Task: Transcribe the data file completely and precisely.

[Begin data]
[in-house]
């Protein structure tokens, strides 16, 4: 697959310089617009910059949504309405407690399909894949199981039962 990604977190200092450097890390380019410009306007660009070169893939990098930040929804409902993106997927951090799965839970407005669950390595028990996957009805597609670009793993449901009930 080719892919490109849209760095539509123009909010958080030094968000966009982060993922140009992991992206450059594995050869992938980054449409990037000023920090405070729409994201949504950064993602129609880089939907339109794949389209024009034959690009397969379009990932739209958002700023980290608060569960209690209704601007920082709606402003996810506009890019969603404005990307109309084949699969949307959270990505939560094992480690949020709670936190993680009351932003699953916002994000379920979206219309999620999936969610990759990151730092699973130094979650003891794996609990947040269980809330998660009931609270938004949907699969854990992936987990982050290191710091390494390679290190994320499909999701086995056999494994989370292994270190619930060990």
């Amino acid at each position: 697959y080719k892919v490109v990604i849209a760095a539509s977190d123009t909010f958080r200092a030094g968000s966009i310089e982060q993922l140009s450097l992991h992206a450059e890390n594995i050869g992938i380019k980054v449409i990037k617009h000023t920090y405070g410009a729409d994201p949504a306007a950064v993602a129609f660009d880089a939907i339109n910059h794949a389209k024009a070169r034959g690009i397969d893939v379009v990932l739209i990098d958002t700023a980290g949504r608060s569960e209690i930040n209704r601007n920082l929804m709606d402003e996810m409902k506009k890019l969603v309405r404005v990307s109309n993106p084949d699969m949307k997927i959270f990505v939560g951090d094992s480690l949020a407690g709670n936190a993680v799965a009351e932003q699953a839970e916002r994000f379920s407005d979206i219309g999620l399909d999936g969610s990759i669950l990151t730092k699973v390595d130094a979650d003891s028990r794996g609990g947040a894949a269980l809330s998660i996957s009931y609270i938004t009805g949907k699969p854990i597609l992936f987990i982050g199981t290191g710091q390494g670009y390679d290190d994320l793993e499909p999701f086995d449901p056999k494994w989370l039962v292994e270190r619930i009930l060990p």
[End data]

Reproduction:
[in-house]
């Protein structure tokens, strides 16, 4: 697959310089617009910059949504309405407690399909894949199981039962 990604977190200092450097890390380019410009306007660009070169893939990098930040929804409902993106997927951090799965839970407005669950390595028990996957009805597609670009793993449901009930 080719892919490109849209760095539509123009909010958080030094968000966009982060993922140009992991992206450059594995050869992938980054449409990037000023920090405070729409994201949504950064993602129609880089939907339109794949389209024009034959690009397969379009990932739209958002700023980290608060569960209690209704601007920082709606402003996810506009890019969603404005990307109309084949699969949307959270990505939560094992480690949020709670936190993680009351932003699953916002994000379920979206219309999620999936969610990759990151730092699973130094979650003891794996609990947040269980809330998660009931609270938004949907699969854990992936987990982050290191710091390494390679290190994320499909999701086995056999494994989370292994270190619930060990």
């Amino acid at each position: 697959y080719k892919v490109v990604i849209a760095a539509s977190d123009t909010f958080r200092a030094g968000s966009i310089e982060q993922l140009s450097l992991h992206a450059e890390n594995i050869g992938i380019k980054v449409i990037k617009h000023t920090y405070g410009a729409d994201p949504a306007a950064v993602a129609f660009d880089a939907i339109n910059h794949a389209k024009a070169r034959g690009i397969d893939v379009v990932l739209i990098d958002t700023a980290g949504r608060s569960e209690i930040n209704r601007n920082l929804m709606d402003e996810m409902k506009k890019l969603v309405r404005v990307s109309n993106p084949d699969m949307k997927i959270f990505v939560g951090d094992s480690l949020a407690g709670n936190a993680v799965a009351e932003q699953a839970e916002r994000f379920s407005d979206i219309g999620l399909d999936g969610s990759i669950l990151t730092k699973v390595d130094a979650d003891s028990r794996g609990g947040a894949a269980l809330s998660i996957s009931y609270i938004t009805g949907k699969p854990i597609l992936f987990i982050g199981t290191g710091q390494g670009y390679d290190d994320l793993e499909p999701f086995d449901p056999k494994w989370l039962v292994e270190r619930i009930l060990p």